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Holocaust Films Documentary Collection DVD, Video Download, USB Drive

Holocaust Films Documentary Collection DVD, Video Download, USB Drive
Holocaust Films Documentary Collection DVD, Video Download, USB Drive
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The Holocaust, The Third Reich's Inhumanity To Man As Presented In Over Three Hours Of Evidence And As Exposed At The Nuremberg Trials! 4 Authenticated Films Presented In The Highest DVD Quality MPG Video Format Of 9.1 MBPS As An Archival Quality All Regions Format DVD, MP4 Video Download Or USB Flash Drive! #TheHolocaust #Holocaust #Genocide #MassMurder #FinalSolution #Endlosung #Murder #Extermination #Jews #JewishPogroms #Atrocities #WarCriminals #CrimesAgainstPeace #CrimesAgainstHumanity #WarCrimes #WarAtrocities #SS #Shutzstaffel #Pogroms #NaziGermany #ThirdReich #Nazism #Nazis #Racism #LondonCharter #NurembergCharter #EuropeanAdvistoryCommission #NurembergTrials #WarTrials #MilitaryTribunals #Law #InternationalLaw #EmpireOfJapan #KingdomOfItaly #UnitedKingdom #SovietUnion #USSR #USA #WorldWarII #WWII #WW2 #WorldWarTwo #WorldWar2 #SecondWorldWar #SecondEuropeanWar #EuropeanCivilWar #Pograms #ConcentrationsCamps #DVD #VideoDownload #MP4 #USBFlashDrive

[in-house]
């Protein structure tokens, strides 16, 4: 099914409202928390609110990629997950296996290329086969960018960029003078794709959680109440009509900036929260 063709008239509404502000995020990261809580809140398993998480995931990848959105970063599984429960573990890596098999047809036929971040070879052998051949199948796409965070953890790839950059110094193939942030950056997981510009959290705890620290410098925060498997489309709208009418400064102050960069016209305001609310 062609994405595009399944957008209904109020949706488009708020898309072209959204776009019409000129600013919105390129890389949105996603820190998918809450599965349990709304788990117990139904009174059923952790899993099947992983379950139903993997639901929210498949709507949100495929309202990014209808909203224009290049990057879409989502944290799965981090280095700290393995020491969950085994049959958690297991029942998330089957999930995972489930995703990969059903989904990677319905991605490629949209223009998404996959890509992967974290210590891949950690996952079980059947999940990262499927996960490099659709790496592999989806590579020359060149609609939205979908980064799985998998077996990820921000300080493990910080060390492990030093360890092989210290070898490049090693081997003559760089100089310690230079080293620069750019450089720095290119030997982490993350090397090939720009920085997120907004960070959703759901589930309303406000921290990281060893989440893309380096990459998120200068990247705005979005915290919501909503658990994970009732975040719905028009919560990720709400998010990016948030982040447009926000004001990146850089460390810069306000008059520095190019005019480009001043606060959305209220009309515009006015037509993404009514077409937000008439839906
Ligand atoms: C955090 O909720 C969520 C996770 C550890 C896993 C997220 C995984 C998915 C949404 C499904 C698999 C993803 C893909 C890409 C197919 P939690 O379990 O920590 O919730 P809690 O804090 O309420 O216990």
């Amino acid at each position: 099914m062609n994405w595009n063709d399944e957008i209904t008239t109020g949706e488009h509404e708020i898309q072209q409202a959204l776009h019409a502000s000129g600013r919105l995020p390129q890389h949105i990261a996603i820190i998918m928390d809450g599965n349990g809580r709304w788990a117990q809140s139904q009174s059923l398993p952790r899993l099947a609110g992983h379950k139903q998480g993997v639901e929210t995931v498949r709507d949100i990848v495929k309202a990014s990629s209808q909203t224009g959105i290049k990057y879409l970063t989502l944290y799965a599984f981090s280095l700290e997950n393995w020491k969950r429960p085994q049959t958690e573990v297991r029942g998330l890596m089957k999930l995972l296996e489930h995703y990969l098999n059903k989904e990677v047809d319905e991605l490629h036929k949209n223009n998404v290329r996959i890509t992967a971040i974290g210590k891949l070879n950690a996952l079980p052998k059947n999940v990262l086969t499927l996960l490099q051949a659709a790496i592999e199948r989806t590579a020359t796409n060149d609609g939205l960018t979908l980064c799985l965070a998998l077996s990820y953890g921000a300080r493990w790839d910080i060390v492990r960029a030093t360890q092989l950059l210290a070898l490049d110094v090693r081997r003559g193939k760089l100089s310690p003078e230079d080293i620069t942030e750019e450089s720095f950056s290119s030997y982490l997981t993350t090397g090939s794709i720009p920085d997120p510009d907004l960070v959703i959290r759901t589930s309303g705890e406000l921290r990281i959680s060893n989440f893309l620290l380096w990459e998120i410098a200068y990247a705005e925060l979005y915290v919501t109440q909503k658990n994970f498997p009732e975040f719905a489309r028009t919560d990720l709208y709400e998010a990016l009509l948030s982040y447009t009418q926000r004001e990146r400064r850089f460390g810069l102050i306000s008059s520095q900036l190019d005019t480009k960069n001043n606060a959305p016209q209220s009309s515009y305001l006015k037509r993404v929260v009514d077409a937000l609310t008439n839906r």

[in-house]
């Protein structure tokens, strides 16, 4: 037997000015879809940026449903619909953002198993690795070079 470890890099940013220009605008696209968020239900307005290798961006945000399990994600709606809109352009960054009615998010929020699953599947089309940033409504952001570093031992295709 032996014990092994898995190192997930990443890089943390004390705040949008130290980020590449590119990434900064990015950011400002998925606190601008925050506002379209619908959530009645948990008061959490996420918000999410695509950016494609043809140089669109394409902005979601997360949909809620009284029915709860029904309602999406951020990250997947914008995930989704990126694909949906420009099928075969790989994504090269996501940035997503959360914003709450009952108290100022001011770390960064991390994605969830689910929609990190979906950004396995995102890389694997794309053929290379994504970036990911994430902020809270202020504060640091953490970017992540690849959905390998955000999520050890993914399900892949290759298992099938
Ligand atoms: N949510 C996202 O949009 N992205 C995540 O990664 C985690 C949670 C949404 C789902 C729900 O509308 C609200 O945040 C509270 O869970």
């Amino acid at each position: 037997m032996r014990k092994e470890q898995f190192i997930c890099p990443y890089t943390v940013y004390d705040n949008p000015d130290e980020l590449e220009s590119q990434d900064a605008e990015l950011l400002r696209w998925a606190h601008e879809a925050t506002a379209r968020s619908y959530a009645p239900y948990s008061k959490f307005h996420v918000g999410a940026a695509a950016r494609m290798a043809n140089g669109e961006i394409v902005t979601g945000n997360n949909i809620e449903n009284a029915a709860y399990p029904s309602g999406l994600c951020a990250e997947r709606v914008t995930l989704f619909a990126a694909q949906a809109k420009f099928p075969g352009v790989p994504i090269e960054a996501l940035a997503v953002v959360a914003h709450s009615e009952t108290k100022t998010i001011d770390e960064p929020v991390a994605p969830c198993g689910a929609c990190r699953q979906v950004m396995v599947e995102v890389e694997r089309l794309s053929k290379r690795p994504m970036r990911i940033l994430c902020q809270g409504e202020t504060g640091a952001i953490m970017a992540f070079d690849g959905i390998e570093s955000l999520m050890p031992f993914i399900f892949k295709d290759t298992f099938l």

NAZI CONCENTRATION CAMPS (Black/White, 1945, 59:16)
A grisly, detailed and uncompromising film documenting at length the horrors American troops discovered in the concentration camps they liberated. May be distressing to some viewers.

Walter Cronkite narrates this journey through the court proceedings that held the leaders of Nazi Germany to account for the horrors of the Holocaust under The Third Reich.

NUREMBERG (Black/White, 1947, 1:15:05)
The US Army's official feature length documentary film on the Nuremberg Trials, chronicling the crimes against humanity committed by the Third Reich in general and the defendants in particular, their aftermath of death and destruction throughout Europe, and the progress and process of the trial prosecuted by the victorious Allies against the perpetrators of these horrific crimes.

THE NUREMBERG TRIALS (Black/White, 1946, 57:00)
This dark Russian film, in its original dubbed English version, graphically illustrates in stark images and uncompromising narrative the terrible costs of the wars of conquest and genocide waged by Nazi Germany. It was released immediately after the conclusion of the 1946 Nuremberg Trials. Some sections on concentration camp horrors may be distressing to some viewers.